Who Do People Think Critics Are, Anyway?

keaton

There have been more than a few incidents in which the integrity of the profession of film criticism has been called into question.  Of course, this is the kind of thing that, almost always, pleases anyone unlucky enough to be in that lowly profession, myself, of course, included.  Being told one is a jealous, raging, comic book movie hating, bribe taking, all-around jackass is so hilariously off base that one cannot help but be flattered that anyone could think a film critic had that much power or personality as to attract that kind of temptation from those with the goods in the first place.  Call me a drunkard or a terminal defeatist and you’re inching a lot closer to the truth.  But back to the question addressed in the headline of this piece, or should I say, “to the question” since I have not yet addressed it, who do people think critics are anyway?

The answer is one I cannot answer without polling a large sample of the viewing public but I suspect, from conversations in life in which I have either engaged or overheard, or others I have perused online, that people generally believe we critical bunch are an erudite crowd, highly literate and educated and trying desperately to lift the sodded masses out of their ignorant, comforting pop cultural trances.

Excuse me a moment.  Aha ha ha ha ah ha ha ha haaa!

We may like to think ourselves erudite and literate and to the degree that many of us have formal education, like practically everyone else, I suppose this is true.  But the numbers on the rest of that betting card just don’t match up.

A long time ago, back when film critics were in meager supply and the names of a few; Bosley Crowther and James Agee in the Golden Age, Pauline Kael and Andrew Sarris for the sixties and seventies renaissance; were known to those fortunate enough to have a love of film and the desire to learn about it, it was different.  These critics weren’t just reviewing movies, they were proselytizing.  In France, critics like François Truffaut and Jean-Luc Godard were extolling the genius of Hollywood, of the Howard Hawkses and the Alfred Hitchcocks and the John Fords that the rest of the world seemed to think were just a bunch of entertaining hacks.   Pauline Kael and Andrew Sarris and, later, Roger Ebert, threw their reputations behind the movies that the snotty set looked down upon.  Kael even made fun of those people, calling movies like the works of Stanley Kramer the kind that appeal to people who mistake a weighty subject for a good movie.  Ebert expressed time and time again that it wasn’t what a movie was about, it was how it was about it.   So to the lucky few who were reading them and watching as many movies as they could, these guys seemed like film professors, only cooler.  They were letting us know that, despite what the carriage set thought, that Budd Boetticher movie with Randolph Scott and Maureen O’Sullivan was pretty damn good.  It was an inside knowledge that the real art of cinema had nothing whatsoever to do with the social status of the story and everything to do with execution.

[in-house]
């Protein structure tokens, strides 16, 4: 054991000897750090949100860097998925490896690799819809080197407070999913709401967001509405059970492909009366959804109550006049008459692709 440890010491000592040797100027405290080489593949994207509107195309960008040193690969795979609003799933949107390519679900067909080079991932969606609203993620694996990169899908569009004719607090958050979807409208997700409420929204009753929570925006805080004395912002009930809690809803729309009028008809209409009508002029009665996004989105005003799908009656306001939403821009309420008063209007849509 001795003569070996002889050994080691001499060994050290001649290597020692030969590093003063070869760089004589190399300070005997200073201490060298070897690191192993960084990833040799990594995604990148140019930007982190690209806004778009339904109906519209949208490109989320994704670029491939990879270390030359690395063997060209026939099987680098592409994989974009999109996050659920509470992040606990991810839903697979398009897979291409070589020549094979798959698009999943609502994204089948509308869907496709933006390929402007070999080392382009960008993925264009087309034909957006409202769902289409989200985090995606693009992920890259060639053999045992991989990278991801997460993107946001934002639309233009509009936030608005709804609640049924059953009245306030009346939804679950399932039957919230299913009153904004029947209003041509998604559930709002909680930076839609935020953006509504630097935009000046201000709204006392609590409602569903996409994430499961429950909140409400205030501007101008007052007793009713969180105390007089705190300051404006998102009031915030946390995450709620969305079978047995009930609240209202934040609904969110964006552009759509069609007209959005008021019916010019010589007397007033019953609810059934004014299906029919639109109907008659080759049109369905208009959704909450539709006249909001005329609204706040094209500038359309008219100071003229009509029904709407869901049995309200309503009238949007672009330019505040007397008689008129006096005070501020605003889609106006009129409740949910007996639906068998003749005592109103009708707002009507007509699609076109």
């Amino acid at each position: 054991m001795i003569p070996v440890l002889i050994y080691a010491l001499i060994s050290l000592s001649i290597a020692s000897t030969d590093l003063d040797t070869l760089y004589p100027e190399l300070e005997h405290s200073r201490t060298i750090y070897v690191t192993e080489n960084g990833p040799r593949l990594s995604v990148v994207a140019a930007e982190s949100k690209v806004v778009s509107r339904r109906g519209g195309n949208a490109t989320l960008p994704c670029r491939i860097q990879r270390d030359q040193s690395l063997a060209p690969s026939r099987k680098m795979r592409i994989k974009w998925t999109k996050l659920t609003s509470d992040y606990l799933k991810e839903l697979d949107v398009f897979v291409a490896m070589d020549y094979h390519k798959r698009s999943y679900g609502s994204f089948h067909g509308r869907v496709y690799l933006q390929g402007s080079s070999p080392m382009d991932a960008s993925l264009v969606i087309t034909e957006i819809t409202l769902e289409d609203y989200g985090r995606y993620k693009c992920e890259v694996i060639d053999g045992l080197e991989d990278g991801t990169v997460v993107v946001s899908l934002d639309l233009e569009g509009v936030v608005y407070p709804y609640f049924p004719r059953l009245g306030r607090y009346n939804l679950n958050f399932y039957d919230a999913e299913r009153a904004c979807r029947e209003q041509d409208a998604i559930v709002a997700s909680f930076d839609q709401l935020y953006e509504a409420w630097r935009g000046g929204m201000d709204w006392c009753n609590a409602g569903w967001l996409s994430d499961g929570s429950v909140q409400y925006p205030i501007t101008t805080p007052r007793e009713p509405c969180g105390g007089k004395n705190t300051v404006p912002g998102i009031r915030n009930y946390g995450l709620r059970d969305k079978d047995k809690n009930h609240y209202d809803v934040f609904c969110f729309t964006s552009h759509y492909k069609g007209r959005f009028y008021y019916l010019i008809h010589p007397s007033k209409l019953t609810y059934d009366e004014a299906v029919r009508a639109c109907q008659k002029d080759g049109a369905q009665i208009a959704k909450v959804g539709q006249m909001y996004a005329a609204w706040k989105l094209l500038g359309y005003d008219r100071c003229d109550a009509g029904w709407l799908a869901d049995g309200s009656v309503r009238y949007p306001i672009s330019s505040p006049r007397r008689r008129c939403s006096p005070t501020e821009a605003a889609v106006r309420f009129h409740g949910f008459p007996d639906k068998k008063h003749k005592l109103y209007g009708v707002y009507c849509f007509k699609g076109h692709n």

And those lucky souls who grew up reading those words?  That’s us.  They’re the film critics of today, and the movie going public, the ones that, if you simply hop over to a critic aggregator site like Rotten Tomatoes, give almost unanimous praise to movies like Inside Out, Star Wars: The Force Awakens, and The Avengers: Age of Ultron.  The ones who almost completely agree that Mad Max: Fury Road is a pretty damn good flick.  Of course, we don’t all agree (what would be the point, or fun, if everyone thought alike?) which makes it tough when one of us doesn’t like The Dark Knight or Mad Max and gets an earful, or even threats, in the comments section.   But the point is, what the public likes and what the critics like, especially if you look at the audience ratings on these very same sites, is almost always in line.  In other words, the film critics, those lofty arbiters of taste, are just people who love movies and love discussing them.  Take a bribe?  Why? We’re not here to make money (and few of us do), were here to talk about movies.  Hell, outside of my TCM gig, I do that for free as much as I can.  Use a review to get back at somebody?  Oh for God’s sake.  If I want to get back at you, I’ll go to Twitter and take it directly to you so you can respond in kind.  That’s the other thing about critics: we love conversation, even very heated conversation.  Why would I waste my time in veiled attempts to critique you when I can engage you in a dialogue directly?  The latter is much more fun, and satisfying.

Just like talking about movies, which is all we really want to do in the first place.  If someone will pay us for that, we’ll take it.  But we’ll do it, regardless.

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